Within the Swiss research and education landscape, PSI (Paul Scherrer Institut), plays a special role as a user lab, developing and operating large, complex research facilities. The two large-scale PSI facilities, the Swiss Light Source (SLS) for photon science and the Neutron Spallation Source (SINQ), are responsible for more than 3,000 user visits per year, about half of them international. During the 20 year history of PSI, nearly 20,000 external researchers have performed experiments in the fields of physics, chemistry, biology, material sciences, energy technology, environmental science and medical technology. The Swiss Light Source (SLS) is a third-generation synchrotron light source. With an energy of 2.4 GeV, it provides photon beams of high brightness for research in materials science, biology and chemistry with 16 beamlines in user operation (2009) and 18 as final number. The Spallation Neutron Source (SINQ) is a continuous source - the first of its kind in the world - with a flux of about 1014 n/cm2/s. Besides thermal and cold neutrons for materials research and the investigation of biological substances. The PSI X-ray Free Electron Laser (SwissFEL) is a new development in laser and accelerator-technology. Innovative concepts in accelerator design will limit the overall length of the facility to 800 m. With three branches, it will cover the wavelength range from 10 nm (124 eV) to 0.1 nm (12.4 keV). The SwissFEL should go into operation in 2015. Since decades, PSI researchers are engaged in collaborations for experiments at the PSI facilities, at CERN, ESRF and other large facilities. Initially started as a spin-off of the participation in the CMS detector at LHC, the PSI detector group has developed large-area 1D and 2D photon detectors (Mythen and Pilatus).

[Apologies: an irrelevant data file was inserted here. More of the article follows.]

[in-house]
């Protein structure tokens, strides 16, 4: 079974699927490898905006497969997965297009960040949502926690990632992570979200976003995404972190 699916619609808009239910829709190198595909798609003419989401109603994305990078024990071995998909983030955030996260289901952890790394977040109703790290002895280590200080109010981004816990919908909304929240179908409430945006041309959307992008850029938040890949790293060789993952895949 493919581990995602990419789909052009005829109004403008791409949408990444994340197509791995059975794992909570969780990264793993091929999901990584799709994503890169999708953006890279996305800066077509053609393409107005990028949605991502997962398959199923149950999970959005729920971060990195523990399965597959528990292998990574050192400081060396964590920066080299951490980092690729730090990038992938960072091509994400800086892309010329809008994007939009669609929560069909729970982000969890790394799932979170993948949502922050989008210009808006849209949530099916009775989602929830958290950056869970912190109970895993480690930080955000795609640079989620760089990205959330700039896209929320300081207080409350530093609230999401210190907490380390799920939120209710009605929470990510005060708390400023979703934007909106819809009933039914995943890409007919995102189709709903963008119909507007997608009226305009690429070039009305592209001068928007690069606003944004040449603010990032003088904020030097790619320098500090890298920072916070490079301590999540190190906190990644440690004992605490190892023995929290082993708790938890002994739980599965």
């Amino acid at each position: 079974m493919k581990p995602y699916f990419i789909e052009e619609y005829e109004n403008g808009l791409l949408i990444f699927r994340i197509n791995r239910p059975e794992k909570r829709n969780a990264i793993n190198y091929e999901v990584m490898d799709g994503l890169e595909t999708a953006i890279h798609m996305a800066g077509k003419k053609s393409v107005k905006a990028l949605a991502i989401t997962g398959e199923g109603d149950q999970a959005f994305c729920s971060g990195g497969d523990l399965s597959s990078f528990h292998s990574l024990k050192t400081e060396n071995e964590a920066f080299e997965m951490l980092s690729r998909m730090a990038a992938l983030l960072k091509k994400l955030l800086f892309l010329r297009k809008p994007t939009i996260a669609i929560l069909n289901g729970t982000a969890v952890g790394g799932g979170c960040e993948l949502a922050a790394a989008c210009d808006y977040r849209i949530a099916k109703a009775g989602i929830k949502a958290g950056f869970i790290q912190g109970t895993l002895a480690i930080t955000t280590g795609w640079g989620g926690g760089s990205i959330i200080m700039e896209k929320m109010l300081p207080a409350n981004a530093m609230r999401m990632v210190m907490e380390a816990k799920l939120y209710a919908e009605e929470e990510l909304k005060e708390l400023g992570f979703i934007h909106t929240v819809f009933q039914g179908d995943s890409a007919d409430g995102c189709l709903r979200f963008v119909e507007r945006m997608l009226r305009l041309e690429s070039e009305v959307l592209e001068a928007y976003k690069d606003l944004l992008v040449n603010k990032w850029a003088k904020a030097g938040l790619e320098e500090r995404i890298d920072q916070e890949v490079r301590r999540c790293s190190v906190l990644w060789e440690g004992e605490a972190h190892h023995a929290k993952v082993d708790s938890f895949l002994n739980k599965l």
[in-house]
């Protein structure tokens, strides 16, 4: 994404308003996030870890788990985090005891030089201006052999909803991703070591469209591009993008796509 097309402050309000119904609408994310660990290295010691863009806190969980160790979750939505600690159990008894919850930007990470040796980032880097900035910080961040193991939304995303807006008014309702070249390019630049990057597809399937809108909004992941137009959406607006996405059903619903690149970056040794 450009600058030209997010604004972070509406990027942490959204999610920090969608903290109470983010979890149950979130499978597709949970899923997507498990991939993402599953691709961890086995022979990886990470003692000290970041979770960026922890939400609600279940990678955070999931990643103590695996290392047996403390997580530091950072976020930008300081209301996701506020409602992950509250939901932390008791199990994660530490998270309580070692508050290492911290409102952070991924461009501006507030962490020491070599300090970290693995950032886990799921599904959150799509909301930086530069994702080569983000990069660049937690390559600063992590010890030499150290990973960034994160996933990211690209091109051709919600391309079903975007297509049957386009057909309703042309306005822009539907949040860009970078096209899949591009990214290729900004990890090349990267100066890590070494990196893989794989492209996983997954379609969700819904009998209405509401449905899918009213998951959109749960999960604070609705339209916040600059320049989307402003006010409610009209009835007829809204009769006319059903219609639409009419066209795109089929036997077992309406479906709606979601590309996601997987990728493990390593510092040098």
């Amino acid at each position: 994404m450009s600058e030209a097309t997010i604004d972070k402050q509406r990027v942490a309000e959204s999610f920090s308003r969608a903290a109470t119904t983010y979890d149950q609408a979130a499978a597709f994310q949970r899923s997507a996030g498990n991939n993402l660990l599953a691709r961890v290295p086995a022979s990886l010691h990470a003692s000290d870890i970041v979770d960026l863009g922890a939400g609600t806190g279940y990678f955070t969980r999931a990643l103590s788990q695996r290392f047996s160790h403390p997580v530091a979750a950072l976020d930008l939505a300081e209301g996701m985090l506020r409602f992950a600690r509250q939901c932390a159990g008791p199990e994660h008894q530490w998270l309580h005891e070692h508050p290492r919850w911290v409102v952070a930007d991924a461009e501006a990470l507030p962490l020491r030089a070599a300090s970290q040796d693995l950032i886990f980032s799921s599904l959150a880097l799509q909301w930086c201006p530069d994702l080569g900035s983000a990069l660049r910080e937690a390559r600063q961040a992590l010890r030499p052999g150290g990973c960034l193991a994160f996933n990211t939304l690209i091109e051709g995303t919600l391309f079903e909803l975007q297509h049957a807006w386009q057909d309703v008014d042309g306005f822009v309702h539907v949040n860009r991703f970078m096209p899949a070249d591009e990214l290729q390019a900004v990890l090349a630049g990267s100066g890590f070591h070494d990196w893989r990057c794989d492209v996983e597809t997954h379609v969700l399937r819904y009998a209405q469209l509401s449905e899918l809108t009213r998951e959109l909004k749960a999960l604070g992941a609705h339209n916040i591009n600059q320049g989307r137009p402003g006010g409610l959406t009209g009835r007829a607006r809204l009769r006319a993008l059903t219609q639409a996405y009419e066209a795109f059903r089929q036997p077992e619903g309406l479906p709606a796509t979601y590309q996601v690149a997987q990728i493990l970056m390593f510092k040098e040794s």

The current data acquisition and data storage environment is heterogeneous: various machine and beamline operational parameters are provided by the facilities but there is no standard for recording metadata. SINQ uses the in house program SICS for data acquisition. Most SINQ instruments already store their raw data in the NeXus format. All SINQ data files ever measured are held on an AFS file system and are visible to everyone. Data acquisition at SLS is based on the EPICS system. Data measured at SLS is stored on central storage for two months only. Users are supposed to take their data home on portable storage devices. There is only very limited support for data analysis at SLS.